Expanding the Parameters of Curatorial Space

In preparation for the May 24 Research Lab A Sensorium of Cinematic Apparatuses, the students of the UvA MA seminar Curating the Moving Image reflect in their blog posts on a particular aspect of the themes in the required theoretical readings or on the development of the curated EYE on Art evening.

Curation Histories, Curation Philosophies
By Tulta Behm

I come from a background of making art and studying art theory, and so I find it difficult to consider curatorial practice as entirely distinct from the intellectual labour that artists often perform in staging their work. It is realised in both the context and the content of the works themselves. But film, whether projected or on a monitor, disappears from view when finished. Its visual impermanence is a challenge to my notions of curating which rest on the material object and its visibility within institutions or collections. But does film require a different conception of curatorial space – one which distinguishes between not only material artwork and moving images, but between the film, the space of exhibition, and the world around it?

Warhol_Empire_1964Andy Warhol, Empire (1964)

A film such as Andy Warhol’s eight-hour Empire is an extreme example of moving image art’s expanded, durational context. Shown in both cinemas and galleries, it nevertheless illustrates that the space of film is architectonic, extending into real time, borrowing its scale from the cityscape. Seeking a definition of the curatorial space of moving image works as opposed to art objects, I find an analogue in Gilles Deleuze’s distinction between landscapes and still life:

“A still life cannot be confused with a landscape. An empty space owes its importance above all to the absence of a possible content, whilst the still life is defined by the presence and composition of objects which are wrapped up in themselves or become their own container…” [Deleuze, 64]

In this model, the audience becomes a participant in the construction of possible content within an otherwise empty space – the temporal space of moving image exhibition. If the audience is necessary to complete the work, how is this participation actualised in curation, and can either artists or audiences reclaim the spaces of exhibiting moving image works? What is this curator’s role in this process? In seeking answers to these questions, I am interested in how artistic practice has expanded or transformed the space of moving image exhibition into spaces of production and domesticity, complicating the position of the curator.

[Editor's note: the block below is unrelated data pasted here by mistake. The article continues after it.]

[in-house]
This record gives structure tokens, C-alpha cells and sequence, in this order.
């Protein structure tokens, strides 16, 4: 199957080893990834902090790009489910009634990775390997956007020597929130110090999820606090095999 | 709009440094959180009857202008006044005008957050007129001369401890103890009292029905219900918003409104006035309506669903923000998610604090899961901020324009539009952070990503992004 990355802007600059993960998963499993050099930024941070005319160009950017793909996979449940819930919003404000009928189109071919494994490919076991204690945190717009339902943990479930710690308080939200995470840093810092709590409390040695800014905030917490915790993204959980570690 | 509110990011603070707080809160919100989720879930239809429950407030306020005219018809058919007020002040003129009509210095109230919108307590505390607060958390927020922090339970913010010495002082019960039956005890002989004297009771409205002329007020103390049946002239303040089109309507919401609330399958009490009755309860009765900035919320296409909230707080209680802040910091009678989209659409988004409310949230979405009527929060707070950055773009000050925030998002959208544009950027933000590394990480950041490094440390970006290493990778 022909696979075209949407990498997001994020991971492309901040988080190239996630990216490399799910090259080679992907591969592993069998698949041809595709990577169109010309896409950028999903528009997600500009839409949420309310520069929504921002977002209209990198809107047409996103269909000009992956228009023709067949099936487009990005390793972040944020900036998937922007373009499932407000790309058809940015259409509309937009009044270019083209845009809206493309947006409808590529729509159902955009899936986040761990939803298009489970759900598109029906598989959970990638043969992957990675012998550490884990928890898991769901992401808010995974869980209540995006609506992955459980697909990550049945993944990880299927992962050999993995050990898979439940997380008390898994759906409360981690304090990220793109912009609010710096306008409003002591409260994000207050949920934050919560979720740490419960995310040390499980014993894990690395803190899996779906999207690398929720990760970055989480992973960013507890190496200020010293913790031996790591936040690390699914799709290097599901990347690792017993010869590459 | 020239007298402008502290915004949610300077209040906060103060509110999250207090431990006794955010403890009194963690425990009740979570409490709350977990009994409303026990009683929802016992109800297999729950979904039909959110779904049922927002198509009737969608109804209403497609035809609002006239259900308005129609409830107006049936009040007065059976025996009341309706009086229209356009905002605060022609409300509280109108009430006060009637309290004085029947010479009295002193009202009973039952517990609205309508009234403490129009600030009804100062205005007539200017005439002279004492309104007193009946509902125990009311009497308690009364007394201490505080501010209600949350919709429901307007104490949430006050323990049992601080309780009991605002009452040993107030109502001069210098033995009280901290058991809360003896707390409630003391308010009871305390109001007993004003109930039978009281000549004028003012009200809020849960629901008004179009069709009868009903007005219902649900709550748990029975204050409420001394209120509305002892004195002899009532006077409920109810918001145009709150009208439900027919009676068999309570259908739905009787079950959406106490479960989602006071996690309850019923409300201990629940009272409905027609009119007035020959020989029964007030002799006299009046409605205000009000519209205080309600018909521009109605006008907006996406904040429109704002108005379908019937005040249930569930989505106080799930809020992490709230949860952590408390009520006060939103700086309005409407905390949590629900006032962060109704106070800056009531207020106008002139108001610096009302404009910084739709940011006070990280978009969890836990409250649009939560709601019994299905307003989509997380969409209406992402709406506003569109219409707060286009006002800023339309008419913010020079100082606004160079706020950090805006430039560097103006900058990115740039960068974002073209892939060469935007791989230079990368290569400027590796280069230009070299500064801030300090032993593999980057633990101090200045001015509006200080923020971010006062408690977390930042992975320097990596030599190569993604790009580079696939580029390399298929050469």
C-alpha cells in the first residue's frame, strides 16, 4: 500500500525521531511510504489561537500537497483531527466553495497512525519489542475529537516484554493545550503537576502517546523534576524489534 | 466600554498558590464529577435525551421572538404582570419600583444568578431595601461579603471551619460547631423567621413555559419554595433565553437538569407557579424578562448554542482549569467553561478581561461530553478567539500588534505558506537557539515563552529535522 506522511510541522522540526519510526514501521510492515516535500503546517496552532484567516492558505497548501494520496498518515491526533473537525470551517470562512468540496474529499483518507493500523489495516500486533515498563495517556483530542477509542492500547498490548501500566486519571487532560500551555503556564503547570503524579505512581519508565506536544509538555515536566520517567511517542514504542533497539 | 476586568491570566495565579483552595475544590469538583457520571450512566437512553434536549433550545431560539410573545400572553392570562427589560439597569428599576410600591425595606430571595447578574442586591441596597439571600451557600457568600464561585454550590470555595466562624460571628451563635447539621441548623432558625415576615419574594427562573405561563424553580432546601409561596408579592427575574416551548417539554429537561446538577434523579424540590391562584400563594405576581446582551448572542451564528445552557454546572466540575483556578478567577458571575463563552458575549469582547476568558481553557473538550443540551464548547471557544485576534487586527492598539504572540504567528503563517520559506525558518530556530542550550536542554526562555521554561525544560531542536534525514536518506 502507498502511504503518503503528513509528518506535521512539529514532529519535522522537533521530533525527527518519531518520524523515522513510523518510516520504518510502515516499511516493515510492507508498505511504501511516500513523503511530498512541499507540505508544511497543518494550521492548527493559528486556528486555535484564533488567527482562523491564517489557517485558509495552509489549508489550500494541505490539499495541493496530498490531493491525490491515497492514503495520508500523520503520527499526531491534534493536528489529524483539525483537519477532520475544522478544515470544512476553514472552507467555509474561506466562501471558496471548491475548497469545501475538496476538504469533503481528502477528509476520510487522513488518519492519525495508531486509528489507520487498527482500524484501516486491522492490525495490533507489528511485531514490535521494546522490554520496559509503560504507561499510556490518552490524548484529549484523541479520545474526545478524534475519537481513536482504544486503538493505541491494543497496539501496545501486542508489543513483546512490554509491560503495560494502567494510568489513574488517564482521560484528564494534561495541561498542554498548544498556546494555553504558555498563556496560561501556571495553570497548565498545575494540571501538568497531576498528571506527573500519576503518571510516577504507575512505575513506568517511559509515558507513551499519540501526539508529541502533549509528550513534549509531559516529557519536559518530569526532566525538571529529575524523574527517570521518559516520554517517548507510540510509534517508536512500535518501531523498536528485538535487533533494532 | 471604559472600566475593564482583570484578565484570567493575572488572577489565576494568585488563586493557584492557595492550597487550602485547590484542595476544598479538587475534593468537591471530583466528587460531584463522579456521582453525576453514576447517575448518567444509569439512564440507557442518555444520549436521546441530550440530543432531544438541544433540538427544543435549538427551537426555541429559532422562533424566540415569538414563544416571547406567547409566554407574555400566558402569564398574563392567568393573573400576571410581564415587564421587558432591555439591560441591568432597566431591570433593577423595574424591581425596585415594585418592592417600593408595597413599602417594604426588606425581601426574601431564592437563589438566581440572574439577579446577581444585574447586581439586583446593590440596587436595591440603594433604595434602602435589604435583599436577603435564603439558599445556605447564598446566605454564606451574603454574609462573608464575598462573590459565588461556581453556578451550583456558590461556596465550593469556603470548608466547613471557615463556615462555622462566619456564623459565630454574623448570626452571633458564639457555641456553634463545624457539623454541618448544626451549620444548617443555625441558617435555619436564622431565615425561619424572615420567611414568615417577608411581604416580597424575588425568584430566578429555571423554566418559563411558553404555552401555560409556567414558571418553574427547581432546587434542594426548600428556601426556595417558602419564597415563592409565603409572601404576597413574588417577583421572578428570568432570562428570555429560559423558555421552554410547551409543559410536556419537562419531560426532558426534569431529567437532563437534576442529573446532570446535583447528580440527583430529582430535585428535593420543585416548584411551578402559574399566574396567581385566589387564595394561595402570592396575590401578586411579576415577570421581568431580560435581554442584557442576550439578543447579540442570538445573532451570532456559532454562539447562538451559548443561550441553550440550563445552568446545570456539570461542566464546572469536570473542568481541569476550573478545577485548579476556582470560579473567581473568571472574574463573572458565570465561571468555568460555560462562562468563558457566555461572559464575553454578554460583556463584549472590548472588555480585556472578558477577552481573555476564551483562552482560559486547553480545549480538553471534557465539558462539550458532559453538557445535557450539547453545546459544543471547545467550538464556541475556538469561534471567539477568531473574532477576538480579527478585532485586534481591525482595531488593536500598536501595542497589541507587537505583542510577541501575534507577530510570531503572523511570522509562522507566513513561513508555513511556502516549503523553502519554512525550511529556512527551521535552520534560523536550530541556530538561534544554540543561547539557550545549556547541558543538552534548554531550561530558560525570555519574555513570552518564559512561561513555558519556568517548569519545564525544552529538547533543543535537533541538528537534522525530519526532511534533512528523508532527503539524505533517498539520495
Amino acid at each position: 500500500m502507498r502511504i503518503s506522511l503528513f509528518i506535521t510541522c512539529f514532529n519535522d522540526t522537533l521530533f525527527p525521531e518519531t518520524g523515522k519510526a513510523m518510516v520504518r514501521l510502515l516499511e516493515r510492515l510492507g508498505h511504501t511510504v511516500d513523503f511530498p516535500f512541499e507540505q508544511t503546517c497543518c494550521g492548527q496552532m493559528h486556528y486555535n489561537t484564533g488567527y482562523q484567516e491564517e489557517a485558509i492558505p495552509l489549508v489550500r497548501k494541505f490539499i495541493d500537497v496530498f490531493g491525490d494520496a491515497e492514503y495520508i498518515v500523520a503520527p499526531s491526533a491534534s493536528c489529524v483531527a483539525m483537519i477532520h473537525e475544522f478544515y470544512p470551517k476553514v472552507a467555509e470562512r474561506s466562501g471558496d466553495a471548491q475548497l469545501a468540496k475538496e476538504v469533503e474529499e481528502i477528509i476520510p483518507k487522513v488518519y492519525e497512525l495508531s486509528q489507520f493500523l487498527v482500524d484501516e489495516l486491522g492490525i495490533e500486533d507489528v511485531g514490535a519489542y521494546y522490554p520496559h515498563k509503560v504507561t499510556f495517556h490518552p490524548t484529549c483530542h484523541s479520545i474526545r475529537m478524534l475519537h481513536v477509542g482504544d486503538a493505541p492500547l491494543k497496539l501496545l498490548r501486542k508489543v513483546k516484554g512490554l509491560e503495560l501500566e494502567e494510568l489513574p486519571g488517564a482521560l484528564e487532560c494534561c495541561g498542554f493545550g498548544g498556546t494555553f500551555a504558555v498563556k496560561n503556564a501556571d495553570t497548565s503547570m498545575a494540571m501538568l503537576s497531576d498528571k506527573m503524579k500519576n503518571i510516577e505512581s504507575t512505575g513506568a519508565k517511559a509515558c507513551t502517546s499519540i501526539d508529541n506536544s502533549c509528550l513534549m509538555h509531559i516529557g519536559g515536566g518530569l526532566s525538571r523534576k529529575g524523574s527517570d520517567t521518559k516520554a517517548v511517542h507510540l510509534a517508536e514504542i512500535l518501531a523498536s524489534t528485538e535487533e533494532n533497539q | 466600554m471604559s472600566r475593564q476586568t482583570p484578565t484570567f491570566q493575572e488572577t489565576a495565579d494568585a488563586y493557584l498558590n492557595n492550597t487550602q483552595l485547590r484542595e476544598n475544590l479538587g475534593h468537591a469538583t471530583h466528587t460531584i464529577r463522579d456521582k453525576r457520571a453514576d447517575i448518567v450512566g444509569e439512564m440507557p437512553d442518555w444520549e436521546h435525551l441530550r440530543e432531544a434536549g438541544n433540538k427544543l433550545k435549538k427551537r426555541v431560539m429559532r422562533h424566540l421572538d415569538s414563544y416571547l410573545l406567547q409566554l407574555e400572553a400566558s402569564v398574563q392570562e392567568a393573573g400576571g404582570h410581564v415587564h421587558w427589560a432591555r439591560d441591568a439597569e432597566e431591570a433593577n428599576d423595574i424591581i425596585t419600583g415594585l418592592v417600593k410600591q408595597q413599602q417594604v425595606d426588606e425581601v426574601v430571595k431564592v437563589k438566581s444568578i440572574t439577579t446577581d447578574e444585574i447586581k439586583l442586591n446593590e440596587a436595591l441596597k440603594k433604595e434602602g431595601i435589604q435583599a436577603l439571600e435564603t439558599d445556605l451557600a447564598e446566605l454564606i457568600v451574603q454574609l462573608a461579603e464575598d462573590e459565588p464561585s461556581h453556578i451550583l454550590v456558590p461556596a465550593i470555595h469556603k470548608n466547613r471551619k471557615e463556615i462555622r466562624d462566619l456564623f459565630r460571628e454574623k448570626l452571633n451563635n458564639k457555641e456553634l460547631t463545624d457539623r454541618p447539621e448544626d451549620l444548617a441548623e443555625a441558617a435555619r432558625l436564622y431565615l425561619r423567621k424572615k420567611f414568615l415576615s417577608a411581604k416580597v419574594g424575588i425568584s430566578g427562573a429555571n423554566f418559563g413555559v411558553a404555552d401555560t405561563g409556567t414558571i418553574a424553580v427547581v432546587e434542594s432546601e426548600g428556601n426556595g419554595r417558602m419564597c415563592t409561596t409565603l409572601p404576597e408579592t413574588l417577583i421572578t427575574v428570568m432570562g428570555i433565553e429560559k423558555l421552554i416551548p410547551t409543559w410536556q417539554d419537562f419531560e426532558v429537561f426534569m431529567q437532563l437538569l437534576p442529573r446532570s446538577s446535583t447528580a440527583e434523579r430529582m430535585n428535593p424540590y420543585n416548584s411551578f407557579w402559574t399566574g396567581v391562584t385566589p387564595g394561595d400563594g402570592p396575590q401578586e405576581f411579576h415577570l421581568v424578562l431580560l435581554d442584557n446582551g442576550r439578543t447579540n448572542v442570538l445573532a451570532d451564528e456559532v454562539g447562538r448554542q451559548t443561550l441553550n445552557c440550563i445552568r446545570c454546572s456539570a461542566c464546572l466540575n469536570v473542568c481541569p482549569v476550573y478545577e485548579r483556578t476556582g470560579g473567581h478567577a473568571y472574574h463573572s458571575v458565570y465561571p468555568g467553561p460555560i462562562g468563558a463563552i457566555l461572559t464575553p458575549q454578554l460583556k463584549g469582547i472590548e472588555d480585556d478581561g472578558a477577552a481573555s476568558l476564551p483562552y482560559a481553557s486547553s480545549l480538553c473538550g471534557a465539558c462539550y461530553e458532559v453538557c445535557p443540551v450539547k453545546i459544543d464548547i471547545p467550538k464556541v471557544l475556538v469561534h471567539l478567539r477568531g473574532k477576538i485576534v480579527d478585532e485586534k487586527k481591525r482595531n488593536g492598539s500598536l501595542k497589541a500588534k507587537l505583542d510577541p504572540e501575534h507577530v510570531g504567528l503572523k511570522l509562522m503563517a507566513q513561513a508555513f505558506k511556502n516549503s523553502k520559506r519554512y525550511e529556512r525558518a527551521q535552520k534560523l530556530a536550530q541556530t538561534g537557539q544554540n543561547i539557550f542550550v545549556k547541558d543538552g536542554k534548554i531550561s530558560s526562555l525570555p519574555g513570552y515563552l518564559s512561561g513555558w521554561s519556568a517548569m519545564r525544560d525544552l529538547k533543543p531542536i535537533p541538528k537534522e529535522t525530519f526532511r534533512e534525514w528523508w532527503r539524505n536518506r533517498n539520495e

KinomuseumKinomuseum: Towards An Artists’ Cinema 2008

In 2007, curator Ian White sought to define a new space for moving images, in the Kinomuseum presented at International Short Film Festival Oberhausen. White’s project “proposes a radical alignment between viewing and critical thinking. Kinomuseum imagines a new museum rising from the foundations of the cinema auditorium.” In realising White’s ideal, would it be necessary to raze the cinema first? And what is the new Kinomuseum’s shape and structural permanence? Curation is thus engaged in redefining both the moving image and its spatial parameters.

One of my favourite pieces of writing on the alignment of critical thinking with the lure of classical cinema spectatorship is Roland Barthes’ ‘Leaving the Movie Theatre’ (1986), where he revels in what exceeds the screen. In pursuit of new modes of engagement with moving images beyond the movie theatre, artist Solomon Nagler picks apart Barthes’ theatrical fascination to seek out cinema-less spaces for screening film in his 2015 Situated Cinema project, thereby following Barthes in “forg[ing] new relationships between the spectatorial body and the urban landscape.”

Similarly oriented towards situating art in the world, Laura Marks sees the role of the moving image art curator as the “catalyst of a dialectic,” “synthesizing meanings that emerge from the dialogue between the work and the world” [Marks, 40, 43]. Echoing this stance, Maria Lind places the function of curating “beyond art,” in “remaking the context of the presentation of art” [Lind, 11]. Increasingly, however, the historically distinct roles of artist and curator are merging, as Boris Groys has argued, whilst artist-curator Gavin Wade asserts that art’s function is to exhibit itself, denying the curator this dialogic function.